Math can be considered a difficult major for some due to the complex concepts and problem-solving skills required, but it ultimately depends on the individual’s strengths and interests.
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Math can be considered a difficult major for some due to the complex concepts and problem-solving skills required, but it ultimately depends on the individual’s strengths and interests. As Albert Einstein once said, “Do not worry too much about your difficulty in mathematics, I can assure you that mine are still greater.”
While some may find math challenging, others find its logic and patterns fascinating. Here are some interesting facts about math:
The word “mathematics” comes from the Greek word mathema, which means “knowledge.”
Math is used in a variety of fields, from engineering to finance to medicine.
The Fibonacci sequence, a series of numbers where each number is the sum of the two preceding numbers, can be found in nature in things such as the arrangement of leaves on a stem and the spiral pattern of a seashell.
The number pi (3.14159…) is irrational, meaning it cannot be expressed as a finite decimal or fraction.
Math has been studied for thousands of years, with ancient civilizations such as the Babylonians and Egyptians developing early methods of counting and calculation.
The discipline of math includes a wide range of areas, from algebra and geometry to calculus and statistics.
Here is a table summarizing the difficulty level of some common majors:
Major Difficulty Level
Mathematics Medium to hard
Computer Science Medium
In conclusion, while math may be considered a difficult major for some, it ultimately depends on the individual’s strengths and interests. As Galileo Galilei famously said, “The book of nature is written in the language of mathematics.”
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The perception of a math major being harder than other majors may not necessarily be true, according to a video titled “Is A Math Major Hard?” The speaker states that factors such as natural abilities, course choices, instructors, and the type of math major can affect the difficulty; however, he notes that other majors such as engineering can involve more work, projects, group work, and labs, while math majors usually have manageable homework assignments and are more of an independent major requiring more self-support. Overall, the speaker concludes that while a math major is undoubtedly a challenge, it is not one of the hardest majors out there, and those passionate about math should pursue it.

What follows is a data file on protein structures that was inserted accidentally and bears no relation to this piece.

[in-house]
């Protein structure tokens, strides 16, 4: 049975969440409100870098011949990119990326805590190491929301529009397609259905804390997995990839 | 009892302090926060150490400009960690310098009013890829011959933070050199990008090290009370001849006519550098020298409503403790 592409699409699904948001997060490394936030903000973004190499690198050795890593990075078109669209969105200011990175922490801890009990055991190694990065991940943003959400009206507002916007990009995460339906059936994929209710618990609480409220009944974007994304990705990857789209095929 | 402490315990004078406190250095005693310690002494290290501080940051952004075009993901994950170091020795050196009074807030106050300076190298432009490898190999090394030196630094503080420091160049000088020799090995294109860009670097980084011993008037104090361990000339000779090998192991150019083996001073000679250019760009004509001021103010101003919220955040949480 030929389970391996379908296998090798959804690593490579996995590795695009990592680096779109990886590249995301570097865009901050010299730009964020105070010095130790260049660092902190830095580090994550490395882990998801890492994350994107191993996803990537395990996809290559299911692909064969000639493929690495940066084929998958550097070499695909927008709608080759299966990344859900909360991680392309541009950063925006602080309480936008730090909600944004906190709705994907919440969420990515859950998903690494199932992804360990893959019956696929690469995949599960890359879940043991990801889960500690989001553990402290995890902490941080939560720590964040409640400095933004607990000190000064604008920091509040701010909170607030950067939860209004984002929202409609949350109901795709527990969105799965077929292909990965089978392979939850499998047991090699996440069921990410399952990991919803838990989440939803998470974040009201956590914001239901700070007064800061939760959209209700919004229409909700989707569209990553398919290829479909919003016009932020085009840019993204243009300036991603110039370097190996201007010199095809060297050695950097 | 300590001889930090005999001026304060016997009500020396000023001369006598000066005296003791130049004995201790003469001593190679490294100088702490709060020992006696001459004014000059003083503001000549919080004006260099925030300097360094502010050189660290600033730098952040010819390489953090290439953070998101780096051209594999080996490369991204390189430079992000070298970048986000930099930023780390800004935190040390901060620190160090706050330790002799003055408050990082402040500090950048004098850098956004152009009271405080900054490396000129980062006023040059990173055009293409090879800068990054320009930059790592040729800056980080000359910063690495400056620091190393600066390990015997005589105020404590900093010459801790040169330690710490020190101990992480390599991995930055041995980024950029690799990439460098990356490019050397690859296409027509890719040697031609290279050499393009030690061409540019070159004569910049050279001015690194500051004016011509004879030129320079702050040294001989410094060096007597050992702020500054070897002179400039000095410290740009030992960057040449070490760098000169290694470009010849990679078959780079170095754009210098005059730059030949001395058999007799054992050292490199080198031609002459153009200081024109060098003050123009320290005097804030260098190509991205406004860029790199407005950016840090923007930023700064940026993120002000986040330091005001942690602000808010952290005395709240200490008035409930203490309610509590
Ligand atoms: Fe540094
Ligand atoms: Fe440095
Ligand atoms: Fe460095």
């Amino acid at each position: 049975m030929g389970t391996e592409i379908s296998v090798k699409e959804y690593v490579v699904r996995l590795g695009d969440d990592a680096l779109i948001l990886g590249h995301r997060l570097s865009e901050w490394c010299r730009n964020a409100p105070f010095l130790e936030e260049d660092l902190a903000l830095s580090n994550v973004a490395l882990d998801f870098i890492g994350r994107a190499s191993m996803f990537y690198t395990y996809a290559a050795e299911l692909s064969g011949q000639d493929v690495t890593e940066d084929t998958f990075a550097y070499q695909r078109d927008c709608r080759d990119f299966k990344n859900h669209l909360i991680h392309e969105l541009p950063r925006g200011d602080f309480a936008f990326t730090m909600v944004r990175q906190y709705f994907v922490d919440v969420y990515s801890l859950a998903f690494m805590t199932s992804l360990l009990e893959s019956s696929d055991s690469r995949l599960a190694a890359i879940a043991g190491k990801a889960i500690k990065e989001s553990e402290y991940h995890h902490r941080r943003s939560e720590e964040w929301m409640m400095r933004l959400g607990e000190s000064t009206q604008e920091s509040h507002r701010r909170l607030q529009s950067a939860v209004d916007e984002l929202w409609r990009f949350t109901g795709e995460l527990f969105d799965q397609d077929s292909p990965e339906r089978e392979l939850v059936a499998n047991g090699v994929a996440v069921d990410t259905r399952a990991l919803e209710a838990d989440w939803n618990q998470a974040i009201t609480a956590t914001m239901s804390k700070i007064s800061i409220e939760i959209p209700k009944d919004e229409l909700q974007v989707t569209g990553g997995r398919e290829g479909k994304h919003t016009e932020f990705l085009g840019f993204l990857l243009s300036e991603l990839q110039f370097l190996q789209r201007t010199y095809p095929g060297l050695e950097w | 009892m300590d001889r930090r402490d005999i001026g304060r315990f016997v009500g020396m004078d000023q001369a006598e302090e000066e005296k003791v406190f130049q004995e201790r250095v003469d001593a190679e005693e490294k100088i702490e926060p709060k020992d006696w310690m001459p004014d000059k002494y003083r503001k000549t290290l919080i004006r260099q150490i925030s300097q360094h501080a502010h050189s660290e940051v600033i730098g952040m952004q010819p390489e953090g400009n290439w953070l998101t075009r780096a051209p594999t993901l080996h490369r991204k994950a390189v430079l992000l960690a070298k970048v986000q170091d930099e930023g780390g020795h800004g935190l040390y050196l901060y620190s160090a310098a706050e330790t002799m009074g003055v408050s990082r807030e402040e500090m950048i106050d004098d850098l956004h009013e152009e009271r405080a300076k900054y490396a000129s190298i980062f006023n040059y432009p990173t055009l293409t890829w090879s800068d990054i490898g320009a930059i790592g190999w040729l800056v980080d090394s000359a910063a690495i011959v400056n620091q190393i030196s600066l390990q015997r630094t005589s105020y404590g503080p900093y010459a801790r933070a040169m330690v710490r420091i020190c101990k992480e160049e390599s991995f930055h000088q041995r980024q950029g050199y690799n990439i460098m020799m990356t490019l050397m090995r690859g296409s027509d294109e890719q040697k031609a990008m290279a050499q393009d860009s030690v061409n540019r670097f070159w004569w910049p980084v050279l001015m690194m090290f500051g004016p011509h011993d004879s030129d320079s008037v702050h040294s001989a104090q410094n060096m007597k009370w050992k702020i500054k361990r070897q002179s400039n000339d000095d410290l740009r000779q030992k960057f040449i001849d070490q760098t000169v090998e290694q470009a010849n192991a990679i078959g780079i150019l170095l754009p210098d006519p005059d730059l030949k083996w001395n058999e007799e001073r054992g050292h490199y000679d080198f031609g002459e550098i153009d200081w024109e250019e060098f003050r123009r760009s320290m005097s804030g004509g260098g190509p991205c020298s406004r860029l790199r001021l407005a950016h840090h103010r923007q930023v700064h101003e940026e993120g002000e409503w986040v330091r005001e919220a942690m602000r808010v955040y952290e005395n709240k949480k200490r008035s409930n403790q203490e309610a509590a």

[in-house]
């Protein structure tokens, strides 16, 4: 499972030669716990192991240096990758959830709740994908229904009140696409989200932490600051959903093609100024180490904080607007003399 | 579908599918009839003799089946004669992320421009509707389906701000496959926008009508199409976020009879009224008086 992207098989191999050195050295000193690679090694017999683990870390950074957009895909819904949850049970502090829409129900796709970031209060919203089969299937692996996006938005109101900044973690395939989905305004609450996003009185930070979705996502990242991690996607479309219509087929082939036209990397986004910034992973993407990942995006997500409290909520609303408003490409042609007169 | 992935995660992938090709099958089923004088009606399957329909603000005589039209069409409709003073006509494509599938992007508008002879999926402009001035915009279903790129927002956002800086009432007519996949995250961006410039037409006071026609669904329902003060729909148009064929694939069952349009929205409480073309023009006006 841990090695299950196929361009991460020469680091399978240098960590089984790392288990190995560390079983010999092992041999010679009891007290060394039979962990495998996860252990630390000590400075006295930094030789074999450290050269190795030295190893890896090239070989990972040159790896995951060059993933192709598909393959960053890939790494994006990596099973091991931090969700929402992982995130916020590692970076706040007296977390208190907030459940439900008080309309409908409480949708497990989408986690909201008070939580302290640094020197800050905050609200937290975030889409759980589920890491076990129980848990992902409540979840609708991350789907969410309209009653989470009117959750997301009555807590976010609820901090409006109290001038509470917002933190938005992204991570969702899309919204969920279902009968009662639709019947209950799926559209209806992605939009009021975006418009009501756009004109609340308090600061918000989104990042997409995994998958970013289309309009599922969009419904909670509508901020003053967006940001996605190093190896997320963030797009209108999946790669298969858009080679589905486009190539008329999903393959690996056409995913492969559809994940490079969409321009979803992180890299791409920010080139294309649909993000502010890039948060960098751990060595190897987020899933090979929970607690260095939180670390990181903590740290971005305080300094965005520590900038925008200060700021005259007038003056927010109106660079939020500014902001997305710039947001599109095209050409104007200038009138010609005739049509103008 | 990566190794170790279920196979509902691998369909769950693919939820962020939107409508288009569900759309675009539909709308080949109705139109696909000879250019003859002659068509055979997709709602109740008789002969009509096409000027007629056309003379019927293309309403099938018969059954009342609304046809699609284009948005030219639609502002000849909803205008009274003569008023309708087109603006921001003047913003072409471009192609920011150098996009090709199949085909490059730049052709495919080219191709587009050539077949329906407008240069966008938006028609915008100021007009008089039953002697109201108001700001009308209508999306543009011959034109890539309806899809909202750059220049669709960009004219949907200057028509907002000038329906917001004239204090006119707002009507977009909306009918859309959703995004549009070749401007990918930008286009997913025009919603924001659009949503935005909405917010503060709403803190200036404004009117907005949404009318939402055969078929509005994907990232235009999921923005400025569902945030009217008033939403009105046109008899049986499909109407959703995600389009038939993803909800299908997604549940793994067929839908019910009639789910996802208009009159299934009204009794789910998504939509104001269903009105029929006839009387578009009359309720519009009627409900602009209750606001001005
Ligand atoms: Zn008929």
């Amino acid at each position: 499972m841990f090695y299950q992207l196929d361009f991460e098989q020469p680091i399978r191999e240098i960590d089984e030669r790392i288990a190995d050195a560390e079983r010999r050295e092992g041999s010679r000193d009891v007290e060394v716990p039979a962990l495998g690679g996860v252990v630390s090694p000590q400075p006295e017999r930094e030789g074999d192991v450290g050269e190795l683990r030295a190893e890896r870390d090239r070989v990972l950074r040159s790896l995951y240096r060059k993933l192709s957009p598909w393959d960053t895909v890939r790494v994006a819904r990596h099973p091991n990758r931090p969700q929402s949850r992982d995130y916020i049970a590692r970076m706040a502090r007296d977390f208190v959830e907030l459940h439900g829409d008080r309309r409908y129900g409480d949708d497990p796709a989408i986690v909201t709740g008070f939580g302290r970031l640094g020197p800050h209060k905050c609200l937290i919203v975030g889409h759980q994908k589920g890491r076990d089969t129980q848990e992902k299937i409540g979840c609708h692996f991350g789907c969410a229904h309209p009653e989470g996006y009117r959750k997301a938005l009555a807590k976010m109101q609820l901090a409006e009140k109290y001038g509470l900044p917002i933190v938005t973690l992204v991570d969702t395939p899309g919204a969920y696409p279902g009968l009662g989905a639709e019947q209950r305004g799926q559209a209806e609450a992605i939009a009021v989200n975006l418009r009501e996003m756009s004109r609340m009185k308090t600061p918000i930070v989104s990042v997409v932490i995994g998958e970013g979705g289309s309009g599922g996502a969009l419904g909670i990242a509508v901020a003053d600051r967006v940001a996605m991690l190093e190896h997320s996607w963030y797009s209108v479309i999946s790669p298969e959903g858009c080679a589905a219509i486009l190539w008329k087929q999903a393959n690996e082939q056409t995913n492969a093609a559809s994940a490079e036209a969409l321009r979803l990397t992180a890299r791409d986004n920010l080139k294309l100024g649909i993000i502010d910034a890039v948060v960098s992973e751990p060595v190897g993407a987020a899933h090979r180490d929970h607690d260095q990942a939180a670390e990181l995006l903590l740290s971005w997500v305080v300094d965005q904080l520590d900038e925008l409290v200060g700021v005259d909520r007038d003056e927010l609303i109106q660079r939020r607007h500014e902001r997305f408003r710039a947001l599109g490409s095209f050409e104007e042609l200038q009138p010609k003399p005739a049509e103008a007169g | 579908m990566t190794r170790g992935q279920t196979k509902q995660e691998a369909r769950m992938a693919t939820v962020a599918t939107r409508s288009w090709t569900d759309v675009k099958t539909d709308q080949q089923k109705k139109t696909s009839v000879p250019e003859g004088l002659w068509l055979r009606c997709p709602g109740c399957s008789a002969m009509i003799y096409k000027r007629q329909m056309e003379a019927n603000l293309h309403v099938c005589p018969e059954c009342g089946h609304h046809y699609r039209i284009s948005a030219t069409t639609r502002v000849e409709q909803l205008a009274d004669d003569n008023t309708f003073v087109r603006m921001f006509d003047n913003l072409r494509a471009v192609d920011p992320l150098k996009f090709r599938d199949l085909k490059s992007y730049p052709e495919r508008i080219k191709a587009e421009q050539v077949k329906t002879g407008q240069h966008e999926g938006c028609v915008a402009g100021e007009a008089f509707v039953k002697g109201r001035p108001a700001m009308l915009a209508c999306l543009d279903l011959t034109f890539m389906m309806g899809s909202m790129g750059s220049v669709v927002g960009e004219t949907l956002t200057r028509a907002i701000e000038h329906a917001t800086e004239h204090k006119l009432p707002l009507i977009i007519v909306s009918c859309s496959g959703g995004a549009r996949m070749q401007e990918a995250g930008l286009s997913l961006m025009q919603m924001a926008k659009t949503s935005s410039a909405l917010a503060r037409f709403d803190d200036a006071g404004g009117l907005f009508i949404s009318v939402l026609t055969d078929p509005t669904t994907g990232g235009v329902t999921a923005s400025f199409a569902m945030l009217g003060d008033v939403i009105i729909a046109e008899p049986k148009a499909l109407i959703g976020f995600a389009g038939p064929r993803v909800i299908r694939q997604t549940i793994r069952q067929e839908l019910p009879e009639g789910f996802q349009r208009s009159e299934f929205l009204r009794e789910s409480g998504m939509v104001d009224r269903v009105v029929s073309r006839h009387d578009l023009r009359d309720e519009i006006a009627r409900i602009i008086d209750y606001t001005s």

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Not surprisingly, mathematics takes second place for hardest college major. A bachelor’s in math may seem a bit generic, but it’s actually quite flexible. Employers everywhere are seeking individuals who think independently, creatively and critically, and math students do exactly that.
So, is a math major hard? Overall math is one of the most difficult majors that there is. Data shows that 52% of people that initially major in math switch out before graduating.
If truth be told, math is one of the more challenging degrees out there. That’s because it is made up of complex ideas and concepts and has a theoretical and abstract structure. A degree in math, due to this, is best earned by students who have a love for or curiosity and interest in mathematics, to begin with.
I feel like I could give you a good feeling about you being an “average” student and doing double major Maths and Econ (which is, in my opinion, the best combination you can 😉 since this is what I use to be, and what I did!
First, the Maths part:
Right off the bat, you’re telling me you are willing to work hard. That is all you need. I started my degree as Honours in Economics, and I took advanced calculus and abstract algebra instead of the applied ones required for normal Econ major. It got me. I found it really hard, but it challenged me. It was a new approach on problem solving, a way I knew was right and I wanted to know how to do it myself. I really liked it and saw the huge benefits I could get from developing my mathematical thinking in an Econ context.
By studying maths, you are not learning how to compute and get a number at the end. You are learning how to think, how to take a problem and flip it on its head. Everything starts with an assumption. Then, you learn how to do…